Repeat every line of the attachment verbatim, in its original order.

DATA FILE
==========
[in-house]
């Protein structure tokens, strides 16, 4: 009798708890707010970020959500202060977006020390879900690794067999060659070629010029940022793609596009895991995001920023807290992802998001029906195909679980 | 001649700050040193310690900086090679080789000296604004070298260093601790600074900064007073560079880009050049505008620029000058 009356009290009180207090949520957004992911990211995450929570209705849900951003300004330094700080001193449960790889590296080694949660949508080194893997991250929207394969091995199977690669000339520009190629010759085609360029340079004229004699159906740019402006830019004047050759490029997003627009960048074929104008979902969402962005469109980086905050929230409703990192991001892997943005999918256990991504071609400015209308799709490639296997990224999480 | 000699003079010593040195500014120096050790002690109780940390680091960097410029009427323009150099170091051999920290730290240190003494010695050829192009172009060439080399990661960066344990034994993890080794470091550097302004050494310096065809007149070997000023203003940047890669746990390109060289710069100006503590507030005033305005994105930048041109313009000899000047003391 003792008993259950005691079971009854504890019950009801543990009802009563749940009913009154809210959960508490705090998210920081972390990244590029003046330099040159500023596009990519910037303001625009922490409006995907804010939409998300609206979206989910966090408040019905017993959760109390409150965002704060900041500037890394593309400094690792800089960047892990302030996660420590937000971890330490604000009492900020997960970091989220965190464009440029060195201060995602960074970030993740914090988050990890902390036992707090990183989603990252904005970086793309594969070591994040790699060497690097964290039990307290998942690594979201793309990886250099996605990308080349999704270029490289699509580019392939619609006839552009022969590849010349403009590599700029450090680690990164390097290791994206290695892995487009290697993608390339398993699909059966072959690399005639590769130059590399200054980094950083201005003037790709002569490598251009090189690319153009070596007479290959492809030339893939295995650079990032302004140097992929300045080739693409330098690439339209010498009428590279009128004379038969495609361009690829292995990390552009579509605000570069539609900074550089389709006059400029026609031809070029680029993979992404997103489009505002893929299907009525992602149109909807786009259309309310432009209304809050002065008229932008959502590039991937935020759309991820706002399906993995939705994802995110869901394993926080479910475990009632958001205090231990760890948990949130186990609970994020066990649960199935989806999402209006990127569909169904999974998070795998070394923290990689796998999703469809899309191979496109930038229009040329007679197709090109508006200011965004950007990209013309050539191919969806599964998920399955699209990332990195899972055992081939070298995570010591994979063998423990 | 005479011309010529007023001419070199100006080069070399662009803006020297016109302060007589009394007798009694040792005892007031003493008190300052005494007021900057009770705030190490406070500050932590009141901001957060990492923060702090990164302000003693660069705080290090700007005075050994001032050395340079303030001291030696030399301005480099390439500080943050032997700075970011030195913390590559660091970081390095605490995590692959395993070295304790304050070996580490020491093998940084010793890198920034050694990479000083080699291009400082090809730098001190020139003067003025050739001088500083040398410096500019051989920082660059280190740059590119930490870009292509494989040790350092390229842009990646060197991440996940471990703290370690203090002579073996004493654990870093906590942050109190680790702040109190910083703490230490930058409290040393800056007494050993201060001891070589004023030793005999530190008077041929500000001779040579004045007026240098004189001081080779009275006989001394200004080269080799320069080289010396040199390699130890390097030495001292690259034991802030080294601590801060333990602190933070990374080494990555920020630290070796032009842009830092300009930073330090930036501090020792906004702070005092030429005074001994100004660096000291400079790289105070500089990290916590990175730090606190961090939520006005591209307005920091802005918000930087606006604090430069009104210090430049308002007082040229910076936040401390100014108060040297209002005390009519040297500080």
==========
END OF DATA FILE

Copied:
[in-house]
């Protein structure tokens, strides 16, 4: 009798708890707010970020959500202060977006020390879900690794067999060659070629010029940022793609596009895991995001920023807290992802998001029906195909679980 | 001649700050040193310690900086090679080789000296604004070298260093601790600074900064007073560079880009050049505008620029000058 009356009290009180207090949520957004992911990211995450929570209705849900951003300004330094700080001193449960790889590296080694949660949508080194893997991250929207394969091995199977690669000339520009190629010759085609360029340079004229004699159906740019402006830019004047050759490029997003627009960048074929104008979902969402962005469109980086905050929230409703990192991001892997943005999918256990991504071609400015209308799709490639296997990224999480 | 000699003079010593040195500014120096050790002690109780940390680091960097410029009427323009150099170091051999920290730290240190003494010695050829192009172009060439080399990661960066344990034994993890080794470091550097302004050494310096065809007149070997000023203003940047890669746990390109060289710069100006503590507030005033305005994105930048041109313009000899000047003391 003792008993259950005691079971009854504890019950009801543990009802009563749940009913009154809210959960508490705090998210920081972390990244590029003046330099040159500023596009990519910037303001625009922490409006995907804010939409998300609206979206989910966090408040019905017993959760109390409150965002704060900041500037890394593309400094690792800089960047892990302030996660420590937000971890330490604000009492900020997960970091989220965190464009440029060195201060995602960074970030993740914090988050990890902390036992707090990183989603990252904005970086793309594969070591994040790699060497690097964290039990307290998942690594979201793309990886250099996605990308080349999704270029490289699509580019392939619609006839552009022969590849010349403009590599700029450090680690990164390097290791994206290695892995487009290697993608390339398993699909059966072959690399005639590769130059590399200054980094950083201005003037790709002569490598251009090189690319153009070596007479290959492809030339893939295995650079990032302004140097992929300045080739693409330098690439339209010498009428590279009128004379038969495609361009690829292995990390552009579509605000570069539609900074550089389709006059400029026609031809070029680029993979992404997103489009505002893929299907009525992602149109909807786009259309309310432009209304809050002065008229932008959502590039991937935020759309991820706002399906993995939705994802995110869901394993926080479910475990009632958001205090231990760890948990949130186990609970994020066990649960199935989806999402209006990127569909169904999974998070795998070394923290990689796998999703469809899309191979496109930038229009040329007679197709090109508006200011965004950007990209013309050539191919969806599964998920399955699209990332990195899972055992081939070298995570010591994979063998423990 | 005479011309010529007023001419070199100006080069070399662009803006020297016109302060007589009394007798009694040792005892007031003493008190300052005494007021900057009770705030190490406070500050932590009141901001957060990492923060702090990164302000003693660069705080290090700007005075050994001032050395340079303030001291030696030399301005480099390439500080943050032997700075970011030195913390590559660091970081390095605490995590692959395993070295304790304050070996580490020491093998940084010793890198920034050694990479000083080699291009400082090809730098001190020139003067003025050739001088500083040398410096500019051989920082660059280190740059590119930490870009292509494989040790350092390229842009990646060197991440996940471990703290370690203090002579073996004493654990870093906590942050109190680790702040109190910083703490230490930058409290040393800056007494050993201060001891070589004023030793005999530190008077041929500000001779040579004045007026240098004189001081080779009275006989001394200004080269080799320069080289010396040199390699130890390097030495001292690259034991802030080294601590801060333990602190933070990374080494990555920020630290070796032009842009830092300009930073330090930036501090020792906004702070005092030429005074001994100004660096000291400079790289105070500089990290916590990175730090606190961090939520006005591209307005920091802005918000930087606006604090430069009104210090430049308002007082040229910076936040401390100014108060040297209002005390009519040297500080």